January 6 2022, 15:51 pm

RT Launches 24/7 News Channel In Germany

Russ­ian media is report­ing that RT Deutsch, Rus­si­a’s Ger­man-lan­guage media out­let, is launch­ing a new 24/7 live chan­nel that will be broad­cast on YouTube. Accord­ing to an RT Deutsch report:

Decem­ber 11, 2021 Only five days left and then the time has come: The Ger­man-lan­guage branch of RT goes on air and sends 24/7/365 news around the clock, every day. With live news, doc­u­men­taries, reports and enter­tain­ment for­mats, RT enables a fresh and prag­mat­ic view of cur­rent affairs and famil­iar­izes the Ger­man-speak­ing audi­ence with the Russ­ian per­spec­tive on impor­tant events.  So sub­scribe to the “RT auf Sendung” [RT on Air, ed.] YouTube chan­nel and be there live when it kicks off on Decem­ber 16th. [Trans­lat­ed with Google Translate]

Read the rest here.

Ger­man media report­ed ear­li­er that while RT Deutsch failed to obtain a broad­cast­ing license in Ger­many and so major Euro­pean satel­lite oper­a­tors would not broad­cast the chan­nel, the sta­tion can be received via a Russ­ian satel­lite. Accord­ing to a Dig­i­tal Fernse­hen report:

Decem­ber 10, 2021 “RT auf Deutsch” — the awk­ward sta­tion name — has not yet received approval, but the sta­tion is now being test­ed so that it can be freely received via the Express AM 8 satel­lite at the posi­tion 14 degrees west. […] The broad­cast of a Ger­man-lan­guage TV pro­gram has been planned for a long time — the start was planned for Decem­ber. Appar­ent­ly they stick to this sched­ule. How­ev­er, there is no broad­cast­ing license for this. An attempt by the Lux­em­bourg author­i­ties failed some time ago. TV providers require a broad­cast­ing license for nation­wide pro­grams in Ger­many. Due to the reject­ed license appli­ca­tions from the broad­cast­er, it can cur­rent­ly be assumed that the major Euro­pean satel­lite oper­a­tors Astra and Eutel­sat will not broad­cast it via their satel­lite sys­tems. [Trans­lat­ed with Google Translate]

Read the rest here.

RT Deutsch (aka RT DE) launched its web­site in 2014. The chan­nel has not received a Ger­man broad­cast­ing license because broad­cast­ing licens­es require state inde­pen­dence. In Sep­tem­ber, YouTube delet­ed two RT Deutsch chan­nels for upload­ing con­tent that vio­lat­ed YouTube’s COVID mis­in­for­ma­tion policy.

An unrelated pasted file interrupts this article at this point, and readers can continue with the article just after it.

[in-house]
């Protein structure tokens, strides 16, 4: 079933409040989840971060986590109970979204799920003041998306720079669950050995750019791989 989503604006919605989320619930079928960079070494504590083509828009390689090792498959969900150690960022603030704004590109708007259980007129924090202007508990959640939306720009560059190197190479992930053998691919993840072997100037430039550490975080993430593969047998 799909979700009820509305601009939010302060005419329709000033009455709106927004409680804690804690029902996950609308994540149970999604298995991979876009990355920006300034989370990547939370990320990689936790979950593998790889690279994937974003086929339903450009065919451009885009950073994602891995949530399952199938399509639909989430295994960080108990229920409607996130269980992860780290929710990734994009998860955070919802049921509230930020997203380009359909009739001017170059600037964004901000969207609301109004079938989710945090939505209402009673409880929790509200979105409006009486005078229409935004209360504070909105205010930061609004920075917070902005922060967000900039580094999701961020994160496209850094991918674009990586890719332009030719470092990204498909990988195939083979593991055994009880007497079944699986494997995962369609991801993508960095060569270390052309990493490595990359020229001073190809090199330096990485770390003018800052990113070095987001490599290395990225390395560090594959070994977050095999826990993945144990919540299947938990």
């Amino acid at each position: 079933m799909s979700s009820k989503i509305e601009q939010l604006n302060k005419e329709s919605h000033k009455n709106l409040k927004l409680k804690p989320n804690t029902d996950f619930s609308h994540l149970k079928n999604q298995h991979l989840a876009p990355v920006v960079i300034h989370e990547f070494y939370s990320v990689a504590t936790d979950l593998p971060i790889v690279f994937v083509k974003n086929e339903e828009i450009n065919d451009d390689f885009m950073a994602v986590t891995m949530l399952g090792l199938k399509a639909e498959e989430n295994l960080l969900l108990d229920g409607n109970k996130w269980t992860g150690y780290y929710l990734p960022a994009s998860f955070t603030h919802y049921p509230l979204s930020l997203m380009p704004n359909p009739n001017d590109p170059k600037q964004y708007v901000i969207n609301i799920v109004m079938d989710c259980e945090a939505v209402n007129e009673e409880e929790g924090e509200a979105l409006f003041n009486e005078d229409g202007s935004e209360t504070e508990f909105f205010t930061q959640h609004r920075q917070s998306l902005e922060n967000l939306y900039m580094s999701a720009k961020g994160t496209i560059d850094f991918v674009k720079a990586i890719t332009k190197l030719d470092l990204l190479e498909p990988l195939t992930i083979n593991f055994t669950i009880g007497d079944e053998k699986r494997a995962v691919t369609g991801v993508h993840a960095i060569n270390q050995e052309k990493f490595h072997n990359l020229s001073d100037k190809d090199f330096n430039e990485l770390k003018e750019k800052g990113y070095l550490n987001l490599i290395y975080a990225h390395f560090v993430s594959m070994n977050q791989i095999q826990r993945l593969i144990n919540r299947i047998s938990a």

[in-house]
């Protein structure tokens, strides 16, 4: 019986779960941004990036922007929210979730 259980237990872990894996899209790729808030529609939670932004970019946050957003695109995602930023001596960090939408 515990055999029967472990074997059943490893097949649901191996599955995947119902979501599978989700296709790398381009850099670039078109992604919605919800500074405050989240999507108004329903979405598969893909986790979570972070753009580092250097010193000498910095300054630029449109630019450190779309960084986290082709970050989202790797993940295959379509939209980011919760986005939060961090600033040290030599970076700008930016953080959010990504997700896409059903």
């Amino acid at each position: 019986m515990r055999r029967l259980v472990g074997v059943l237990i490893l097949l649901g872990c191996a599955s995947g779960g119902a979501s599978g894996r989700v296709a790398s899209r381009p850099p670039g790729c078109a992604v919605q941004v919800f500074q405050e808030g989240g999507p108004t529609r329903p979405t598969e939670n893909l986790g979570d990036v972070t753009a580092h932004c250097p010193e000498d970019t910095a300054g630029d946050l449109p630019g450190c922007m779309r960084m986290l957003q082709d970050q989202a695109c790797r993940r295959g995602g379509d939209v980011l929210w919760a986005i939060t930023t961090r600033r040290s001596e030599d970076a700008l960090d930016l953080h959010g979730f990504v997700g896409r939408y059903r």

RT has been YouTube’s most-watched Eng­lish news chan­nel world­wide for some time, and its Eng­lish and Span­ish chan­nels remain among the 100 most viewed YouTube news chan­nels.

In 2017, the NYT char­ac­ter­ized RT (for­mer­ly Rus­sia Today) as follows:

Ana­lysts are sharply divid­ed about the influ­ence of RT. Point­ing to its minus­cule rat­ings num­bers, many cau­tion against over­stat­ing its impact. Yet focus­ing on rat­ings may miss the point, says Peter Pomer­ant­sev, who wrote a book three years ago that described Russia’s use of tele­vi­sion for pro­pa­gan­da. “Rat­ings aren’t the main thing for them,” he said. “These are cam­paigns for finan­cial, polit­i­cal and media influ­ence.” RT and Sput­nik pro­pel those cam­paigns by help­ing cre­ate the fod­der for thou­sands of fake news prop­a­ga­tors and pro­vid­ing anoth­er out­let for hacked mate­r­i­al that can serve Russ­ian inter­ests, said Ben Nim­mo, who stud­ies RT for the Atlantic Coun­cil. What­ev­er its impact, RT is unques­tion­ably a case study in the com­plex­i­ty of mod­ern pro­pa­gan­da. It is both a slick mod­ern tele­vi­sion net­work, dressed up with great visu­als and styl­ish pre­sen­ters, and a con­tent farm that helps feed the Euro­pean far right. View­ers find it dif­fi­cult to dis­cern exact­ly what is jour­nal­ism and what is pro­pa­gan­da, what may be “fake news” and what is real but pre­sent­ed with a strong slant.




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